Japan-US relations

Japan’s Prime Minister Fumio Kishida walks on stage during the state funeral for Japan's former prime minister Shinzo Abe in the Nippon Budokan in Tokyo, Japan, on 27 September 2022. (Franck Robichon/Pool/AFP)

Kishida's political agenda in granting state funeral to Abe

Some Japanese believe that despite being the longest-serving Japanese prime minister, Shinzo Abe is not deserving of a state funeral considering his shortfall in political contribution. Others believe that incumbent Prime Minister Fumio Kishida has a political agenda behind the decision, including uniting the Liberal Democratic Party. Academic Toh Lam Seng examines Kishida's considerations and what it shows about the current and future Japanese political environment.
Japan's Prime Minister Fumio Kishida (centre) attends the opening ceremony of an extraordinary session of the Diet, the country's parliament, at the National Diet building in Tokyo on 3 August 2022. (Kazuhiro Nogi/AFP)

The delicate balance of Japan-China relations and Japan-Taiwan relations

As the situation in the Taiwan Strait develops, Japan needs to navigate relations with mainland China and Taiwan, while also keeping in mind the role of the US as well as its own interests. Japanese academic Sahashi Ryo examines Japan's options and how it will acquit itself. He notes that Japan is now firmly in an age where the Japan-China and Japan-US relationships must always be considered together.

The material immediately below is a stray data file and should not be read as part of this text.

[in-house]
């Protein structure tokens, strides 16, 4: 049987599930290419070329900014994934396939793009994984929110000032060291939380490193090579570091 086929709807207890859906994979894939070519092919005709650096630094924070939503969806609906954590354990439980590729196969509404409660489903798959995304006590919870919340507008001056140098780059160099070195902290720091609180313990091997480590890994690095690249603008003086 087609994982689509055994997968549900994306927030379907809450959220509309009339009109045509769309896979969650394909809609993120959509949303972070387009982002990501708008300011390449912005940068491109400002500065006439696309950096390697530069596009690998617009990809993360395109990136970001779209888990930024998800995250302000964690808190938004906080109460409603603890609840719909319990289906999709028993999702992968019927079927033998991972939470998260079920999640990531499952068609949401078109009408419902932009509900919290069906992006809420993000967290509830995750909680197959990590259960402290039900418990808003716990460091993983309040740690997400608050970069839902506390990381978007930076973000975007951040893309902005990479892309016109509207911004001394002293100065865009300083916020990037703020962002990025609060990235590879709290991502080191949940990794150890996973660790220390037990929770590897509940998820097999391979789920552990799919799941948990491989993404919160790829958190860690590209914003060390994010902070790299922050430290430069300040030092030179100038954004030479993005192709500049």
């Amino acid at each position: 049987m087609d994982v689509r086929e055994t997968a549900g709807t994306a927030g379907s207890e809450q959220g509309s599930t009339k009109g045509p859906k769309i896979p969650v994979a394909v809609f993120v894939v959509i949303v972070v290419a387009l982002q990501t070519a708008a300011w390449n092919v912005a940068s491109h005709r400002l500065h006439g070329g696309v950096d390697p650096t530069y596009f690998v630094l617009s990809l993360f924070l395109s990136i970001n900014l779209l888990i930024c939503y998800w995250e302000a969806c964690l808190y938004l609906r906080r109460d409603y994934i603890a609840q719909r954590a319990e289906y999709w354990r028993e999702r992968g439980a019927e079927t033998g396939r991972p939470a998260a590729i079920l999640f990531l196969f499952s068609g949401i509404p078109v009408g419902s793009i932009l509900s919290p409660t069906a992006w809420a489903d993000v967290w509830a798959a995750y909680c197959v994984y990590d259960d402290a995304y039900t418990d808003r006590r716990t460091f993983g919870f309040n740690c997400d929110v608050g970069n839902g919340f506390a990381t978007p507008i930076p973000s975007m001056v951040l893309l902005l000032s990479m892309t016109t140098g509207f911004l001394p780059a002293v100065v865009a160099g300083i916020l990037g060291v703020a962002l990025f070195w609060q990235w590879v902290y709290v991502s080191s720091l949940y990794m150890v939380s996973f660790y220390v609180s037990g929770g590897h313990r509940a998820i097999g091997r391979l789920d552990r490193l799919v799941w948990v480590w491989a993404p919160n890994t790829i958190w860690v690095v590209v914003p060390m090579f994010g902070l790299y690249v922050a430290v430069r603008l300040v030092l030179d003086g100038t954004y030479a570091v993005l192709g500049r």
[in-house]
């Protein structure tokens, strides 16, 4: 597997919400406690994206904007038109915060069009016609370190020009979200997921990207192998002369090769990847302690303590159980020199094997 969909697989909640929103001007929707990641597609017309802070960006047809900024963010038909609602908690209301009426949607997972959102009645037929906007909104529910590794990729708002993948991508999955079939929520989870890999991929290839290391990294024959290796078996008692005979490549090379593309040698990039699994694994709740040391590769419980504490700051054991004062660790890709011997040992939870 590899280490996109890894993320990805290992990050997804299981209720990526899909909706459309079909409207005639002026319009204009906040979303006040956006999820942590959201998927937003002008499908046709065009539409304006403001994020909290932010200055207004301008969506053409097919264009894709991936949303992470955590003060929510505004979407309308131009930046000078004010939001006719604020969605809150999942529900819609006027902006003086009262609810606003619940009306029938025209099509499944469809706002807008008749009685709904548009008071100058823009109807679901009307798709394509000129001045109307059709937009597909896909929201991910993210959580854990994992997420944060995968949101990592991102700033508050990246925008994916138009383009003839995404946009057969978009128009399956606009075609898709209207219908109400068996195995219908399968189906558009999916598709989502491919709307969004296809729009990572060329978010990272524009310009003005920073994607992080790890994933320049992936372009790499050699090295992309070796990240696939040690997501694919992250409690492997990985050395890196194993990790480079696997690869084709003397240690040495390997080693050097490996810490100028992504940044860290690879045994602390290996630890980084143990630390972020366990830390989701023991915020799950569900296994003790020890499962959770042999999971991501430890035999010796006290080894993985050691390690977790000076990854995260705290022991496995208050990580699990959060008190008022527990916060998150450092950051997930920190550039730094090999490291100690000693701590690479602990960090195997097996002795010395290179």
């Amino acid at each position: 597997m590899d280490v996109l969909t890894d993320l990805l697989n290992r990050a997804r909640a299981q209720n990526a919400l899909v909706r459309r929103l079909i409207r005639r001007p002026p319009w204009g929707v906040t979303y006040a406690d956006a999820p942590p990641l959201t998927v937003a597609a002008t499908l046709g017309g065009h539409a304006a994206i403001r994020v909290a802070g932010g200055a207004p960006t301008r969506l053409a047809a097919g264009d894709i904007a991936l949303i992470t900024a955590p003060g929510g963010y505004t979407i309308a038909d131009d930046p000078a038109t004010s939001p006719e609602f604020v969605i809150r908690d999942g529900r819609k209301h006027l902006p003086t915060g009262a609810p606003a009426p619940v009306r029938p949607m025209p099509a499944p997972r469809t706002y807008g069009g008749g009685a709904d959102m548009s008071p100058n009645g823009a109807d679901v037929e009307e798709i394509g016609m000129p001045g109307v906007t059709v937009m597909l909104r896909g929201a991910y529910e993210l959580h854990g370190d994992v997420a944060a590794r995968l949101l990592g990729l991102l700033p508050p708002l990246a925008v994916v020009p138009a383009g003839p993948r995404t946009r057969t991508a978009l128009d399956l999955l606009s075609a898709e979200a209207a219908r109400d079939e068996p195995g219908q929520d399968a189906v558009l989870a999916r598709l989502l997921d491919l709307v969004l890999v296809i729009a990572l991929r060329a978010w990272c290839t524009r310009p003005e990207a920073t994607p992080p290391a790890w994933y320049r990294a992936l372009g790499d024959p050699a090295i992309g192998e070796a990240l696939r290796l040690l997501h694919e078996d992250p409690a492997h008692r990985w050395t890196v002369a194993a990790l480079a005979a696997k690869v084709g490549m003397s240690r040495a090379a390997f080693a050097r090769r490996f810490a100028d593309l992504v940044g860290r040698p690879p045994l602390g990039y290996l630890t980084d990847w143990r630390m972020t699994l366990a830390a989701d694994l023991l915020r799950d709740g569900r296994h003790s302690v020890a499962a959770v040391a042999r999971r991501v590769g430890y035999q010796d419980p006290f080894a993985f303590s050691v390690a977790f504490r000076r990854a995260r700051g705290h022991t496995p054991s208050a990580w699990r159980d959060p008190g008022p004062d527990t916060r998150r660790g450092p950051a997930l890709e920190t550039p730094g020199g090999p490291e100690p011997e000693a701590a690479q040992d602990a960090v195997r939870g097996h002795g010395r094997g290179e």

People walk down a street in the entertainment area of Shimbashi in Tokyo on 5 September 2022. (Richard A. Brooks/AFP)

In search of better relations with Japan? China’s inscrutable Japan policy

Japanese academic Shin Kawashima wonders if a recent Japan-China press conference signals China's willingness to engage Japan amid heightened tensions after Chinese missiles landed in Japan’s exclusive economic zone. Even if this is so and the Kishida administration is keen to emphasise relations with China, it will not be an easy task to answer China's call.
A mourner pays respects to late former Japanese Prime Minister Shinzo Abe, who was shot while campaigning for a parliamentary election, in Taipei, Taiwan, 11 July 2022. (Ann Wang/Reuters)

21st century strategist: Shinzo Abe left an indelible mark on geopolitics in Asia-Pacific

Political commentator William He observes that the late Japanese Prime Minister Shinzo Abe was a statesman who influenced US foreign policy and a key player in making “the Indo-Pacific strategy” and “the Quad” the lexicon of recent times. He was also an active defender of stability in the Taiwan Strait. All said, he might have been a controversial figure, but the legacy he leaves behind is a tangible record that history can be the judge of.
US President Joe Biden and Japan's Prime Minister Fumio Kishida at a joint news conference after their bilateral meeting at Akasaka Palace in Tokyo, Japan, 23 May 2022. (Jonathan Ernst/Reuters)

The US is winning at building relationships with China's neighbours